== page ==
The more I think about it….while the conversation has become extremely clustered, so many people have fully engulfed themselves in this business and model for communicating with customers, that the usage will continue to be there.  Maybe dominated by businesses and public figures, but it will continue to be there, evolving and changing.

  8. Mark Cipolletti

    I’ve always been concerned that Twitter didn’t have staying power, mainly because it uses it’s own language (abbreviations, hash tags, etc.) that makes it difficult for some to adopt. They’ve created an environment where there are the hardcore tweeters and the outsiders. I’ve already started to see businesses and non-profits tag their emails and marketing materials with only the Facebook symbol. It is still pretty useful when attempting to topple your local dictator.

  9. Travis Parrish

    Jon – Ironically, I was looking for something and stumbled across your blog post from almost exactly a year ago, ‘an open letter to aaron kremer of richmond biz sense’ and then saw your latest post. I think trends and cycles are going to move even more rapidly as time moves on and technology continues to advance. For marketers it is going to be about take aways and nimbleness (surprisingly not a made up word) but even those may be few and far between as attitudes, experiences, buying behavior and other factors change with technology’s access, speed, etc. The difference also lies in the market. For someone who’s niche is public safety, defense and the federal sector, as the consumer social media trend continues to evolve beyond where we were during your Jan/2010 post, my clients are building and tweaking their social media strategies – some for the first time. It’s a crazy, but extremely fun time for marketing and public relations professionals. The trick is making sure you create the next trend or at least stay ahead of it.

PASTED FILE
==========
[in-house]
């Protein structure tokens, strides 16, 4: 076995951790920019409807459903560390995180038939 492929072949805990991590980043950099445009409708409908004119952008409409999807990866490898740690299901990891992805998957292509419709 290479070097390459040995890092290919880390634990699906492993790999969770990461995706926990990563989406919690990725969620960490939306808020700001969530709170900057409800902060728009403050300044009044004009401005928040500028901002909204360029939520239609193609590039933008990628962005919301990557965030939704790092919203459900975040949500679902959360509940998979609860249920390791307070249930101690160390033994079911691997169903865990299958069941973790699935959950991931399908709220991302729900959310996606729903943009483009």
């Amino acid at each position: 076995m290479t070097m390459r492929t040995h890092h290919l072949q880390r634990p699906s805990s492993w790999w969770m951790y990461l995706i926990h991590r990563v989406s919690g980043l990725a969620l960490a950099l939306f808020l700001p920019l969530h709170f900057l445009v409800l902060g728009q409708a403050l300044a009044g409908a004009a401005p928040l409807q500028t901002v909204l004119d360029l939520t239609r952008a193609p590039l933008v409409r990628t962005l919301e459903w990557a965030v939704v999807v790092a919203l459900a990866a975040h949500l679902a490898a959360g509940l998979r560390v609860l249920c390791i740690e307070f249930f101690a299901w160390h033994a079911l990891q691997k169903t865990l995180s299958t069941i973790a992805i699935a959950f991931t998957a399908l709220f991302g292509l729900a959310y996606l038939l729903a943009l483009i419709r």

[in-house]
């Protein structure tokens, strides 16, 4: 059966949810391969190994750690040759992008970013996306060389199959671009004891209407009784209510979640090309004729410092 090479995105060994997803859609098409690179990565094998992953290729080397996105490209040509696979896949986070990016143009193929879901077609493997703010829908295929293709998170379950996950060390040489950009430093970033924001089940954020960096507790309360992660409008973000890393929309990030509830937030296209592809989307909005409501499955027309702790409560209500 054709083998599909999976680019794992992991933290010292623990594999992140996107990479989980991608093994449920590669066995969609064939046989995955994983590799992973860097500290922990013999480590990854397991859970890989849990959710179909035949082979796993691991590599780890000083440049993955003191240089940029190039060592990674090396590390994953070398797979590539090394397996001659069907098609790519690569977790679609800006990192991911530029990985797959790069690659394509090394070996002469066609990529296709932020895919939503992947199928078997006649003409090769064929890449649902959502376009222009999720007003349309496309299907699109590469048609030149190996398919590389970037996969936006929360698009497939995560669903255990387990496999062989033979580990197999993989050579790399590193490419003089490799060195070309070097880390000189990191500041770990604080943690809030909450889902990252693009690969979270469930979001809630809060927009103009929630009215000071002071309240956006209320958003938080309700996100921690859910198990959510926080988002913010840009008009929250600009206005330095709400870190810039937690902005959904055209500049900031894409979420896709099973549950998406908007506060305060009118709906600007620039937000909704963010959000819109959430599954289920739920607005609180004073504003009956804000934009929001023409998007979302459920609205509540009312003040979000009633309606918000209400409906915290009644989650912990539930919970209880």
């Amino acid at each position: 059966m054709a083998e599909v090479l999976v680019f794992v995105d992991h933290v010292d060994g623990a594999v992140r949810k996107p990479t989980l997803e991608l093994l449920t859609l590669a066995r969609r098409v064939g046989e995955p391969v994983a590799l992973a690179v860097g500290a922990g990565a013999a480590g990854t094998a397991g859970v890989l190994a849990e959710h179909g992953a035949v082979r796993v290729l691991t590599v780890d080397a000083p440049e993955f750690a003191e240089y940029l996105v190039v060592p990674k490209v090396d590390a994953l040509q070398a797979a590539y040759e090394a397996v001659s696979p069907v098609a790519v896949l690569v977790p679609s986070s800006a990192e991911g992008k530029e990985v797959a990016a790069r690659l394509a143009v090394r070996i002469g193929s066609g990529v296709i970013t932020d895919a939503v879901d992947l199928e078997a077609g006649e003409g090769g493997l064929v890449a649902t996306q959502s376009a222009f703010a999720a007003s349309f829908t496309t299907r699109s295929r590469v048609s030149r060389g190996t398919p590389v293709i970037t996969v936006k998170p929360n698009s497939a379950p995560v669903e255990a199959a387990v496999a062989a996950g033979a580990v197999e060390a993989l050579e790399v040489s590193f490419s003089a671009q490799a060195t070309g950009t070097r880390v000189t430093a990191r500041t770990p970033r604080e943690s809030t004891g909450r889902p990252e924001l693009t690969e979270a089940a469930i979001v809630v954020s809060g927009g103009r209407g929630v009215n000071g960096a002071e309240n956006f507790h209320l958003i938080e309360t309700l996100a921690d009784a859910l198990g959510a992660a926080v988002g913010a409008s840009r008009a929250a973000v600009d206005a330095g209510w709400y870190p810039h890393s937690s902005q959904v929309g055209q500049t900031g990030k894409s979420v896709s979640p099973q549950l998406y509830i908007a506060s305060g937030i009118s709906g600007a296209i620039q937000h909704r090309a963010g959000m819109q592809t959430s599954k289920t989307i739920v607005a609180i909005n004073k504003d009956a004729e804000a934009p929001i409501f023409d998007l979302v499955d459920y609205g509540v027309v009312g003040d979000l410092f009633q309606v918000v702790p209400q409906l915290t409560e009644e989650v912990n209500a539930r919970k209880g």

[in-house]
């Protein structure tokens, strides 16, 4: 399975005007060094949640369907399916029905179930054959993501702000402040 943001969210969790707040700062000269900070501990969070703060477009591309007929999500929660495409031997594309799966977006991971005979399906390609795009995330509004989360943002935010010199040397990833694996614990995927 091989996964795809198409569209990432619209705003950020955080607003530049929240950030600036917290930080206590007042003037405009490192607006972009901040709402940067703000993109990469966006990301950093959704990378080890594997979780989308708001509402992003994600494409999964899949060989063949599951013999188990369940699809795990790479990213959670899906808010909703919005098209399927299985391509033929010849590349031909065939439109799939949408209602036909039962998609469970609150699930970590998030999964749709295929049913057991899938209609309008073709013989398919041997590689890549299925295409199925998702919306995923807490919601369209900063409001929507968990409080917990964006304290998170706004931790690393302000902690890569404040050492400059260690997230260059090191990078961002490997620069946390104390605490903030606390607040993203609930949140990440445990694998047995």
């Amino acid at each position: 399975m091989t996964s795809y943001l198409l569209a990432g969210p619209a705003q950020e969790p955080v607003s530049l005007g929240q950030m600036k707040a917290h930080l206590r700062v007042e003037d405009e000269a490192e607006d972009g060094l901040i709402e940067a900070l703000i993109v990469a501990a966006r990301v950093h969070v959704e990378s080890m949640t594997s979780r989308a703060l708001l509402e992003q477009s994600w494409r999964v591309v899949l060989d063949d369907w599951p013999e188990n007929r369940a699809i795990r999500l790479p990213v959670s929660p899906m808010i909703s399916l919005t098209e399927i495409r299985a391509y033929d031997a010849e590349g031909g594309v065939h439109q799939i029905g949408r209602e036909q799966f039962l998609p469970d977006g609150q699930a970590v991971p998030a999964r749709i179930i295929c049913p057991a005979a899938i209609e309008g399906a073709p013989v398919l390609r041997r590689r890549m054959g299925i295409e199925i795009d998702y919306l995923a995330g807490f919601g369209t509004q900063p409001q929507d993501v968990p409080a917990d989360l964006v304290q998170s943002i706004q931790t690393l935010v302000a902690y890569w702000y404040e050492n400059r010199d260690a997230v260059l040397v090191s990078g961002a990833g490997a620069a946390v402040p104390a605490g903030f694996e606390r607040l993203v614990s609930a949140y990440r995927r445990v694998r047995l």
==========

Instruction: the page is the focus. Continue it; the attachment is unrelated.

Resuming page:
I’m looking forward to what’s next… Have a great day.